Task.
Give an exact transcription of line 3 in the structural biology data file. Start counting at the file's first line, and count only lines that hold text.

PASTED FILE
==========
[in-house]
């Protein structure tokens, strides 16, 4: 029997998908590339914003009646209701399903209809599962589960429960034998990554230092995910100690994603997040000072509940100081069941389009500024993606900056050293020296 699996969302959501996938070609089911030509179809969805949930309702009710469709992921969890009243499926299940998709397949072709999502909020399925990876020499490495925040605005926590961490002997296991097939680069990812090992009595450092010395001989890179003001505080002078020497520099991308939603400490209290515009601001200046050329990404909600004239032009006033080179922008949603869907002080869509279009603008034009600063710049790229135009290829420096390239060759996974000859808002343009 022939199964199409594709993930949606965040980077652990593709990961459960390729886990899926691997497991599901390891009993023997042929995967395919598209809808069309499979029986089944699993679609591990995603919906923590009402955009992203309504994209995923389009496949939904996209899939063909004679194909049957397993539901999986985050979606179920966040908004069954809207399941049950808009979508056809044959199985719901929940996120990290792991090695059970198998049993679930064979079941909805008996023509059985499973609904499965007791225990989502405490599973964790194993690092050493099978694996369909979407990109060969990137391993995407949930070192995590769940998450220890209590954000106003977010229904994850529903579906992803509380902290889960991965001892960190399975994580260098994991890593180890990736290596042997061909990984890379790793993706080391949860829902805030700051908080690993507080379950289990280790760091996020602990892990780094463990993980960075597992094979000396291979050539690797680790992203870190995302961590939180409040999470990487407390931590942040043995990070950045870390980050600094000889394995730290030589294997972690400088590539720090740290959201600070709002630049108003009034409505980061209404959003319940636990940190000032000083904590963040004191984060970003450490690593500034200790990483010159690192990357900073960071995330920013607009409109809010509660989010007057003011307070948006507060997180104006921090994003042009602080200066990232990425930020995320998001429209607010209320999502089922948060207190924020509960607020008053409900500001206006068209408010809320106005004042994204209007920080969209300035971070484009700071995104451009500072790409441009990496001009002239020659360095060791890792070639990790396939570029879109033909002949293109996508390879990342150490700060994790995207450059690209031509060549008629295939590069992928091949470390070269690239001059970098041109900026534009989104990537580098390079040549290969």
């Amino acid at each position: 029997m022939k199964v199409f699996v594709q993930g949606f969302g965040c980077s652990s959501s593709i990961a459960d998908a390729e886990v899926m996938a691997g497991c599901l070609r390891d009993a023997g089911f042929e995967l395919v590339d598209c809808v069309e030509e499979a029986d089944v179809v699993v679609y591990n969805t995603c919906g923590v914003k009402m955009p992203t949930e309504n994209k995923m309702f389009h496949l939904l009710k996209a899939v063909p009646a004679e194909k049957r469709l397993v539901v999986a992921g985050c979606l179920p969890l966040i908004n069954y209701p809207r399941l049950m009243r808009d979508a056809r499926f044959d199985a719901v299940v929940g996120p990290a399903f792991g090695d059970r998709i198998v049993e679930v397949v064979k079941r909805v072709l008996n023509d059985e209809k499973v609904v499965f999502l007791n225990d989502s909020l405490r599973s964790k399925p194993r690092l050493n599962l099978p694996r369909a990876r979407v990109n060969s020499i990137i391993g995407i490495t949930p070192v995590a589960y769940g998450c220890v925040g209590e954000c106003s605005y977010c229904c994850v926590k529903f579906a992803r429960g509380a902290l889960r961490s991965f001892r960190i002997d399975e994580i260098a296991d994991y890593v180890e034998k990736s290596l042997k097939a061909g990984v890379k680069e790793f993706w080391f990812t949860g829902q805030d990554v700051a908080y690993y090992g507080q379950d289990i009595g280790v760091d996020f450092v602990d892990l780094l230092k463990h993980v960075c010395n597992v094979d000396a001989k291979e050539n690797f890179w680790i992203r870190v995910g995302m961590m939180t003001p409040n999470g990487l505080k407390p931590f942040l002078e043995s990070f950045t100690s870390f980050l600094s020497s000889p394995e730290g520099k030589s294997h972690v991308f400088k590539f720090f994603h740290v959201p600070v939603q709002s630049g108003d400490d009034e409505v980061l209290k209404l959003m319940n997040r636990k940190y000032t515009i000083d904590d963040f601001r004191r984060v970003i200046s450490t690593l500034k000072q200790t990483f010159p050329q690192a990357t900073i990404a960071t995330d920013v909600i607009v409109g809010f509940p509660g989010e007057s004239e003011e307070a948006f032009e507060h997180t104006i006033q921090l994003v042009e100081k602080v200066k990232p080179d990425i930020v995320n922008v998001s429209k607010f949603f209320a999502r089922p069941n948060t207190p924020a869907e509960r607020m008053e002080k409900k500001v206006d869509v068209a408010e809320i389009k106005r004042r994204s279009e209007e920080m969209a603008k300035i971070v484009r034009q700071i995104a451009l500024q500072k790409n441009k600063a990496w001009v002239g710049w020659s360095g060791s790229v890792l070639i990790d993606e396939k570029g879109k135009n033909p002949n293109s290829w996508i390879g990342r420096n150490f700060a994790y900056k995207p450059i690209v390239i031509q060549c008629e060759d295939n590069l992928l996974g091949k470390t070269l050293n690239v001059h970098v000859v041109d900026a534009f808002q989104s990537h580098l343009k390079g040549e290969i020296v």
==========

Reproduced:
């Amino acid at each position: 029997m022939k199964v199409f699996v594709q993930g949606f969302g965040c980077s652990s959501s593709i990961a459960d998908a390729e886990v899926m996938a691997g497991c599901l070609r390891d009993a023997g089911f042929e995967l395919v590339d598209c809808v069309e030509e499979a029986d089944v179809v699993v679609y591990n969805t995603c919906g923590v914003k009402m955009p992203t949930e309504n994209k995923m309702f389009h496949l939904l009710k996209a899939v063909p009646a004679e194909k049957r469709l397993v539901v999986a992921g985050c979606l179920p969890l966040i908004n069954y209701p809207r399941l049950m009243r808009d979508a056809r499926f044959d199985a719901v299940v929940g996120p990290a399903f792991g090695d059970r998709i198998v049993e679930v397949v064979k079941r909805v072709l008996n023509d059985e209809k499973v609904v499965f999502l007791n225990d989502s909020l405490r599973s964790k399925p194993r690092l050493n599962l099978p694996r369909a990876r979407v990109n060969s020499i990137i391993g995407i490495t949930p070192v995590a589960y769940g998450c220890v925040g209590e954000c106003s605005y977010c229904c994850v926590k529903f579906a992803r429960g509380a902290l889960r961490s991965f001892r960190i002997d399975e994580i260098a296991d994991y890593v180890e034998k990736s290596l042997k097939a061909g990984v890379k680069e790793f993706w080391f990812t949860g829902q805030d990554v700051a908080y690993y090992g507080q379950d289990i009595g280790v760091d996020f450092v602990d892990l780094l230092k463990h993980v960075c010395n597992v094979d000396a001989k291979e050539n690797f890179w680790i992203r870190v995910g995302m961590m939180t003001p409040n999470g990487l505080k407390p931590f942040l002078e043995s990070f950045t100690s870390f980050l600094s020497s000889p394995e730290g520099k030589s294997h972690v991308f400088k590539f720090f994603h740290v959201p600070v939603q709002s630049g108003d400490d009034e409505v980061l209290k209404l959003m319940n997040r636990k940190y000032t515009i000083d904590d963040f601001r004191r984060v970003i200046s450490t690593l500034k000072q200790t990483f010159p050329q690192a990357t900073i990404a960071t995330d920013v909600i607009v409109g809010f509940p509660g989010e007057s004239e003011e307070a948006f032009e507060h997180t104006i006033q921090l994003v042009e100081k602080v200066k990232p080179d990425i930020v995320n922008v998001s429209k607010f949603f209320a999502r089922p069941n948060t207190p924020a869907e509960r607020m008053e002080k409900k500001v206006d869509v068209a408010e809320i389009k106005r004042r994204s279009e209007e920080m969209a603008k300035i971070v484009r034009q700071i995104a451009l500024q500072k790409n441009k600063a990496w001009v002239g710049w020659s360095g060791s790229v890792l070639i990790d993606e396939k570029g879109k135009n033909p002949n293109s290829w996508i390879g990342r420096n150490f700060a994790y900056k995207p450059i690209v390239i031509q060549c008629e060759d295939n590069l992928l996974g091949k470390t070269l050293n690239v001059h970098v000859v041109d900026a534009f808002q989104s990537h580098l343009k390079g040549e290969i020296v």